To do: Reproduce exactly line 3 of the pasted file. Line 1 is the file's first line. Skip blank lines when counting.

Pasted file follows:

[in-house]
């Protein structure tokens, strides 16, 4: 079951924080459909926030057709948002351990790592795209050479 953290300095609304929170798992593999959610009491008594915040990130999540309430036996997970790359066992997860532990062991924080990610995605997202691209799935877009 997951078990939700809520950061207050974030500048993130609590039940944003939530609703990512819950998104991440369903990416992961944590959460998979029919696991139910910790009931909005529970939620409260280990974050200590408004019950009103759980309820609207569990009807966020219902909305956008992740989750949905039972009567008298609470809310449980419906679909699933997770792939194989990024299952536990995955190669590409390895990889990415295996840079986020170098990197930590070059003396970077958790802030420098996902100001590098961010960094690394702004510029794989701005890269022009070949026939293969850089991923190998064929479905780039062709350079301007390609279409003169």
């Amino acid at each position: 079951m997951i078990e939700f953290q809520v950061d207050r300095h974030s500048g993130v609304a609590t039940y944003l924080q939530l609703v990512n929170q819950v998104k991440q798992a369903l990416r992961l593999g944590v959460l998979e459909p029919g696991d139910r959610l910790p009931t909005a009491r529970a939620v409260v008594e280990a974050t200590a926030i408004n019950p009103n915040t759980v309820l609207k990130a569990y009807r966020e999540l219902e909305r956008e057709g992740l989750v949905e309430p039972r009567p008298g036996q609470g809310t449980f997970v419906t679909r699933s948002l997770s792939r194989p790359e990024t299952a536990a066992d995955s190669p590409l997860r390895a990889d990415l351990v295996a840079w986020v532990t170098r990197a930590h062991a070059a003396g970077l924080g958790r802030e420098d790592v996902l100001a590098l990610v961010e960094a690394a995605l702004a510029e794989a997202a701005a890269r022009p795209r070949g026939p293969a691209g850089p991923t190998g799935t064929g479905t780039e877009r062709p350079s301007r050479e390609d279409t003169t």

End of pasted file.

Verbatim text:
């Amino acid at each position: 079951m997951i078990e939700f953290q809520v950061d207050r300095h974030s500048g993130v609304a609590t039940y944003l924080q939530l609703v990512n929170q819950v998104k991440q798992a369903l990416r992961l593999g944590v959460l998979e459909p029919g696991d139910r959610l910790p009931t909005a009491r529970a939620v409260v008594e280990a974050t200590a926030i408004n019950p009103n915040t759980v309820l609207k990130a569990y009807r966020e999540l219902e909305r956008e057709g992740l989750v949905e309430p039972r009567p008298g036996q609470g809310t449980f997970v419906t679909r699933s948002l997770s792939r194989p790359e990024t299952a536990a066992d995955s190669p590409l997860r390895a990889d990415l351990v295996a840079w986020v532990t170098r990197a930590h062991a070059a003396g970077l924080g958790r802030e420098d790592v996902l100001a590098l990610v961010e960094a690394a995605l702004a510029e794989a997202a701005a890269r022009p795209r070949g026939p293969a691209g850089p991923t190998g799935t064929g479905t780039e877009r062709p350079s301007r050479e390609d279409t003169t």